It’s the end of autumn in New England. It’s hard to describe how gorgeous it is. I walk around most days with a tight aching in my throat, as though I might cry any minute–the loveliness so intense it’s painful. As I type this, I am looking out the window over our backyard, covered in gold and russet leaves, out over a half-mile of rooftops and red and orange treetops to the ocean, the leaves more brilliant against the slate gray of the water than the blue sky.
I am a pagan at heart; the veneer of my Mormonism shows its bare spots when I’m overwhelmed by this-worldly beauty. I believe that I will never understand birth, death, resurrection, the Plan of Salvation carefully mapped out on the Sunday School chalkboard. All I know in my bones is what I’ve lived over and over again–the first pale green thrust of spring, the slow ripening and heaviness of summer, and the dying glory of the autumn leaves.
This autumn, death has seemed closer than usual. The mother of one of the fifth-graders at our school died slowly and painfully of cancer, the husband of a friend disappeared and was presumed drowned when the boat he had been sailing washed up on the shore of a Wisconsin lake. And a boy from our school, just 14, brave in the stupid way of adolescent boys, dared a train with his bicycle and lost. His mother had been riding a little ways behind him, and came around a corner to find her golden boy lying in the October leaves.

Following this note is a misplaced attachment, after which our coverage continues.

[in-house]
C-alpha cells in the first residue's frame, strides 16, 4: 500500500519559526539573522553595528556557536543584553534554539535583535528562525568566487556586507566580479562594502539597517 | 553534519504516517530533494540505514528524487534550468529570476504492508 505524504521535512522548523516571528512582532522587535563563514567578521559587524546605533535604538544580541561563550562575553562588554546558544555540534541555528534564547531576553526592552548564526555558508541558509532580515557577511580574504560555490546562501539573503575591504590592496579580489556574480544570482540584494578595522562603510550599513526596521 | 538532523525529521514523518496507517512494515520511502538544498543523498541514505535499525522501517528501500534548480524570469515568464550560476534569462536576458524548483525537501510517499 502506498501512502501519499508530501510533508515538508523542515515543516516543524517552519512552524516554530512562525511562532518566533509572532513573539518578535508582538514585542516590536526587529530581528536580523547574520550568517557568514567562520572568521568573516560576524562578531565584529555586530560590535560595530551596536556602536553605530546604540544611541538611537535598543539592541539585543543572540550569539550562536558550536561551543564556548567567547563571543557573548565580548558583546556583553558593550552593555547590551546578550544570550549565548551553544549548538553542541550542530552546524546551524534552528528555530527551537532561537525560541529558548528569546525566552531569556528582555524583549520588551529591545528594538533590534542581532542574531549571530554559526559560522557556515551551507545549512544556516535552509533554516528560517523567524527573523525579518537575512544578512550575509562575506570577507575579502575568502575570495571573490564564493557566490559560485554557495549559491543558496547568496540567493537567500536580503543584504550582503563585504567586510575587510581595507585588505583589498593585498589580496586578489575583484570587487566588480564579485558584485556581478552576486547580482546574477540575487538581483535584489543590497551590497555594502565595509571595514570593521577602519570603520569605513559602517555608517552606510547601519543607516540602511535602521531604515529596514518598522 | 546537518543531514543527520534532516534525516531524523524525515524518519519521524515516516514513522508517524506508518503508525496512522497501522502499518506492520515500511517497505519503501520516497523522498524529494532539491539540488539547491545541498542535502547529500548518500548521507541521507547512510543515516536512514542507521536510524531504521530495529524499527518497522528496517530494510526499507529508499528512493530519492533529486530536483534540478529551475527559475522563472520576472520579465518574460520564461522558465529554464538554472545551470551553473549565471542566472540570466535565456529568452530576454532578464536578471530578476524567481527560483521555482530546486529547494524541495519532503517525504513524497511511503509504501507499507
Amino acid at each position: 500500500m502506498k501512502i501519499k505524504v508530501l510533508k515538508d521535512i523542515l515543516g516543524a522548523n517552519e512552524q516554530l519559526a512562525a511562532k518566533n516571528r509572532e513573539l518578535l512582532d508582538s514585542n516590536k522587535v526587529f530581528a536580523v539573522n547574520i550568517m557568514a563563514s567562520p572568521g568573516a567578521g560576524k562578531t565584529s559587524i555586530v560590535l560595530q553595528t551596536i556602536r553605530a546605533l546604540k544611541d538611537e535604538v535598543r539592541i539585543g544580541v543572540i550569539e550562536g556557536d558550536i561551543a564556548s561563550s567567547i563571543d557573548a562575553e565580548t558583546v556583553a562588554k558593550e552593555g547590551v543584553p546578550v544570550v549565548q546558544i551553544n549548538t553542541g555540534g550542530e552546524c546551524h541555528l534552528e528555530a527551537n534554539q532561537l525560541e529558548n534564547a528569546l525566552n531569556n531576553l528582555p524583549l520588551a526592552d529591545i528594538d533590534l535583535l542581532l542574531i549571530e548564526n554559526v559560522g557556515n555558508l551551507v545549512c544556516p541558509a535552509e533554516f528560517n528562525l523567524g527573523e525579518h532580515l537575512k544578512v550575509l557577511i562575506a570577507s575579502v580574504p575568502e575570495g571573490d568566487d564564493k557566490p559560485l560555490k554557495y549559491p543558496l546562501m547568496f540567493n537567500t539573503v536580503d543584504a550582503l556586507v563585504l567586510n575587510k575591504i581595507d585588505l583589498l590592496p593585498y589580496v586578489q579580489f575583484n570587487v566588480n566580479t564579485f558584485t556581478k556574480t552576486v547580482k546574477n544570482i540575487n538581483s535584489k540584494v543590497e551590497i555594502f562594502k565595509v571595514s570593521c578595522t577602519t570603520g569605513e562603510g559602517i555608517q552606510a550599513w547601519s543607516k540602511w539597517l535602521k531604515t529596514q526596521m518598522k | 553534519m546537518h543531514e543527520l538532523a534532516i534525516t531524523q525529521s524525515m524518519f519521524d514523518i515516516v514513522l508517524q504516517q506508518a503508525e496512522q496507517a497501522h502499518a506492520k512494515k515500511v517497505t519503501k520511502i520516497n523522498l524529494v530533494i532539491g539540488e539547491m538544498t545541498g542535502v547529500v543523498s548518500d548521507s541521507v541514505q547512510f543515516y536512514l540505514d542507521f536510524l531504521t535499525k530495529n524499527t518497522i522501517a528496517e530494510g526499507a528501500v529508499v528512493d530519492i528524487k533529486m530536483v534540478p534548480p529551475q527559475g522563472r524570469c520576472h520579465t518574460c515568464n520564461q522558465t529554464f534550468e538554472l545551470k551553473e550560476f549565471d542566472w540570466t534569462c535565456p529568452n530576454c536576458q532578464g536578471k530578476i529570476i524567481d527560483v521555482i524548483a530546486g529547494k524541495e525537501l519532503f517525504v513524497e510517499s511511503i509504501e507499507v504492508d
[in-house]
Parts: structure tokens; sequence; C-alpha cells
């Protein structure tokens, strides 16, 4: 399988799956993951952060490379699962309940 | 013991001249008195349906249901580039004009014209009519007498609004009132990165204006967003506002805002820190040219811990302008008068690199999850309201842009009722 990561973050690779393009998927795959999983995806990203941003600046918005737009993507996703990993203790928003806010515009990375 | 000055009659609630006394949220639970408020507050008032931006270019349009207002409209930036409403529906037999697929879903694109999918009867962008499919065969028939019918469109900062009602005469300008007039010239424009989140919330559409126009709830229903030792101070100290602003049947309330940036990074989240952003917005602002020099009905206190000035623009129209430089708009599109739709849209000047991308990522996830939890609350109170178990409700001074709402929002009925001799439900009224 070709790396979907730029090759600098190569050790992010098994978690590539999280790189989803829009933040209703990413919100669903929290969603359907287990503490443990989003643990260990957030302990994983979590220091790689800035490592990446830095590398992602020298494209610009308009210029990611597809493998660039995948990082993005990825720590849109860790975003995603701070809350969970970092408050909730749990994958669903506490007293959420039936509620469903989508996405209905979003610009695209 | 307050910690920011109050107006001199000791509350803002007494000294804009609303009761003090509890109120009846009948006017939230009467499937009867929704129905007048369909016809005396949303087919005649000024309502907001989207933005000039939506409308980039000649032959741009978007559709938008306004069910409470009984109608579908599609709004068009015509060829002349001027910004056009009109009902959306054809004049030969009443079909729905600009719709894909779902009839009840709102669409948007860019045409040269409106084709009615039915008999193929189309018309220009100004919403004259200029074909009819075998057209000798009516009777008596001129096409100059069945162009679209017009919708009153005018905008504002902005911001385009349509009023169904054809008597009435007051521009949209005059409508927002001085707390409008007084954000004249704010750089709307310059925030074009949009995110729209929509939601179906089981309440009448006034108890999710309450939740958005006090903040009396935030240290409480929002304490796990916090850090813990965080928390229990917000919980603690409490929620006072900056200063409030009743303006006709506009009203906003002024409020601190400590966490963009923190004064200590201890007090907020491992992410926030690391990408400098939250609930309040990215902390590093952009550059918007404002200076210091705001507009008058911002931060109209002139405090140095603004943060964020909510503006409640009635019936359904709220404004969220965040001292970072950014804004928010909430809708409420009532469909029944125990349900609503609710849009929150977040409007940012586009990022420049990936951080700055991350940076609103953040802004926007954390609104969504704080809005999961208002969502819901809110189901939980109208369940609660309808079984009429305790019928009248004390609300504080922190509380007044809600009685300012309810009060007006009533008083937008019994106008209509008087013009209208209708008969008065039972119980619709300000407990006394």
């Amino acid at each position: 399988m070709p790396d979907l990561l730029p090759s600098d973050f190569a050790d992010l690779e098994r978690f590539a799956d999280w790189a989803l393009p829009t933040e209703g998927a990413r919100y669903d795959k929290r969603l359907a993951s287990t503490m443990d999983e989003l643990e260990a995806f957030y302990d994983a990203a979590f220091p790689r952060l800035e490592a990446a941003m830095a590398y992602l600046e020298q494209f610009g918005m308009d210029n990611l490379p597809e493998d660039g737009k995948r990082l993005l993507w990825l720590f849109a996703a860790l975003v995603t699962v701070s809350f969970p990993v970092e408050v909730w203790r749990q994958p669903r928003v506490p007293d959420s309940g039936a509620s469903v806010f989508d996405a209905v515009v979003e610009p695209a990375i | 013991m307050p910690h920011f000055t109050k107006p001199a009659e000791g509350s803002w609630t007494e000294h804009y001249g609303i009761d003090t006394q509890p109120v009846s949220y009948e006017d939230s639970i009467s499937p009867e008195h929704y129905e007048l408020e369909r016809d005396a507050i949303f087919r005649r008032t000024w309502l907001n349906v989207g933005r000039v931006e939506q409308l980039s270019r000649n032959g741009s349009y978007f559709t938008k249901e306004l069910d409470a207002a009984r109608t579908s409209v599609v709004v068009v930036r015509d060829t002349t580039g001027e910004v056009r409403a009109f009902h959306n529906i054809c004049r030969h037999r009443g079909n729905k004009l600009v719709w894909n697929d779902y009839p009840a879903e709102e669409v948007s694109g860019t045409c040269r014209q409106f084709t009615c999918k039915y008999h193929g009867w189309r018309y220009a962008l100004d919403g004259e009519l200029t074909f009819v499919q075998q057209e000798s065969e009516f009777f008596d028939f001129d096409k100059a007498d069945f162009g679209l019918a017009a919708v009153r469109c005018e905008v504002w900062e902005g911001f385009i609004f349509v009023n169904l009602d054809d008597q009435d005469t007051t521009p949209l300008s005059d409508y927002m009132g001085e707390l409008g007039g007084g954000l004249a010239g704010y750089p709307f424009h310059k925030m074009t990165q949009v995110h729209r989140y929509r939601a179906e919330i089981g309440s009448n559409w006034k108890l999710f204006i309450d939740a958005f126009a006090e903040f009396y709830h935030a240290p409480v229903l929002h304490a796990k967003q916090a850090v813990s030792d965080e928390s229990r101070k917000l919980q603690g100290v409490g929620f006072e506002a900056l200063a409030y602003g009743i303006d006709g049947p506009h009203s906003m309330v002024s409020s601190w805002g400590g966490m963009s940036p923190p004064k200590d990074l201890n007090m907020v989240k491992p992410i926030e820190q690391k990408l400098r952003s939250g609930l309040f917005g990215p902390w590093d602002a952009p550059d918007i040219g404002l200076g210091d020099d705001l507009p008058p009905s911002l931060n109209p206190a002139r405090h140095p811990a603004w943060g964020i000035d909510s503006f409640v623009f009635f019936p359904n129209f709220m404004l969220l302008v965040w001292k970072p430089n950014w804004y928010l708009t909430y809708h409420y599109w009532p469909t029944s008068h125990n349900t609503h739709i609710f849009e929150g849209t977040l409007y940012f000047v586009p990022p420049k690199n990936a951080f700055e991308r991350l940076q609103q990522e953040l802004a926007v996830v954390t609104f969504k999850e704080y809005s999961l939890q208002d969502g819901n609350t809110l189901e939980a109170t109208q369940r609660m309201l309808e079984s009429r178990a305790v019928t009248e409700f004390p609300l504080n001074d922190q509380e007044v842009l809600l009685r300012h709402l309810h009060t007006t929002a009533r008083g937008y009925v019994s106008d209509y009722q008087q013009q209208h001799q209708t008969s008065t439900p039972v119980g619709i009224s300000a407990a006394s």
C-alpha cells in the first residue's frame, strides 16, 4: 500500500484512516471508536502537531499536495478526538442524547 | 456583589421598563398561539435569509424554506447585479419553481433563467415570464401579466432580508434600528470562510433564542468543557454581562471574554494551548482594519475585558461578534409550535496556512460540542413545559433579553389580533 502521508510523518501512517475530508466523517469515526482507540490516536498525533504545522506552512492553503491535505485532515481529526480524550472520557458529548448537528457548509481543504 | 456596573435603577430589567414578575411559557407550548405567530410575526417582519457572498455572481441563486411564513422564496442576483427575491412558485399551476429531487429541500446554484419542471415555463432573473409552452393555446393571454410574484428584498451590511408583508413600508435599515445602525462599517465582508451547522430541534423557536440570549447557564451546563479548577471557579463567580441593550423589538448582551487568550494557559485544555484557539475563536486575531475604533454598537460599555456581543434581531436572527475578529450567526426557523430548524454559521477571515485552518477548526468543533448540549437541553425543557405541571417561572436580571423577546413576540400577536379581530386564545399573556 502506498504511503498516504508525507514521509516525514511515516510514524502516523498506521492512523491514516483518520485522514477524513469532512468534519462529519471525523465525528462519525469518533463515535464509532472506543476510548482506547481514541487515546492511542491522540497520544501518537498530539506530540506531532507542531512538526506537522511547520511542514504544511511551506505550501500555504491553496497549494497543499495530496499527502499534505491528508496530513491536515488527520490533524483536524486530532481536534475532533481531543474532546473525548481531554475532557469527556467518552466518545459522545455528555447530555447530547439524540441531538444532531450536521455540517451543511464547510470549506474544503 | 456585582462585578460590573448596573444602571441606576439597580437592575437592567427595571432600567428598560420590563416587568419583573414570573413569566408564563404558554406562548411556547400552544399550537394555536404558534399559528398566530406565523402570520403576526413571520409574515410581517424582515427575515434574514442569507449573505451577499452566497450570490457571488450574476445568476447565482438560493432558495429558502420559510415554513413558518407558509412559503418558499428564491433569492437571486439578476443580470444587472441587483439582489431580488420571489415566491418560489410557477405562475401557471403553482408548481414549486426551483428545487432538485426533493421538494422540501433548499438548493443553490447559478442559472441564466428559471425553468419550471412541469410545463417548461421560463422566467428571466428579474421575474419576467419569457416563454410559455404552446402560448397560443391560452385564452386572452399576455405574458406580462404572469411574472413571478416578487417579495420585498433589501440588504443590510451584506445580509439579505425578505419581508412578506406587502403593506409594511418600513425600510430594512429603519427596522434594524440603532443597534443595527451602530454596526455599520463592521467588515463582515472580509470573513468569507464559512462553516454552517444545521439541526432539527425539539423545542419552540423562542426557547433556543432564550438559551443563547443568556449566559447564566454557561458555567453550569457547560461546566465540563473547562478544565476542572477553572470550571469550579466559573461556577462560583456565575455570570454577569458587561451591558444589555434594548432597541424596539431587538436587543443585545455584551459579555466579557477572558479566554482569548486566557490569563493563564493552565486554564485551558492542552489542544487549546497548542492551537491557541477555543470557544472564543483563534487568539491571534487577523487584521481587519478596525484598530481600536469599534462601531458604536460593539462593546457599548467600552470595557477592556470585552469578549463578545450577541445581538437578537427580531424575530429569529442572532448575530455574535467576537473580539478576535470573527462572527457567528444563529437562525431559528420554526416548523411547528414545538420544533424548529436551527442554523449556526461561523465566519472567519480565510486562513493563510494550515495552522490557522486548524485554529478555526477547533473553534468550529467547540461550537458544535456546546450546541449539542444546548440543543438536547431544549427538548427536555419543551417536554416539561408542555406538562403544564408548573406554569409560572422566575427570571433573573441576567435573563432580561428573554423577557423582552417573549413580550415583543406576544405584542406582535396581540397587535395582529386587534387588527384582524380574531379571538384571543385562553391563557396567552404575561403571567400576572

I see her now, every day when she brings her daughter to school, and it is hard not to turn away, to run. She is the spectre that haunts all parents’ nightmares, the embodiment of that fear we never can quite banish. My faith seems too flimsy a defense. I do not want assurance that my children’s spirits will live forever; I only want their bodies to outlive mine. My universe weighs just over 100 pounds, as tall and wide as three adored bundles of skin and bones, viscera and hair, blood and muscles.
I will the leaves to stay on the trees, to hang on against wind and rain, not to leave us with the cold beauty of the trees’ forms and the stark peace of the snow-covered garden. And yet the useless beauty of the leaves’ dying makes room for hope–surely this autumn glory means something. If death be this agonizingly vivid, life must be larger and more exquisite than we can dream. Surely a world so beautiful is evidence of sense and purpose, such loveliness the assurance of a great Love over and around us all.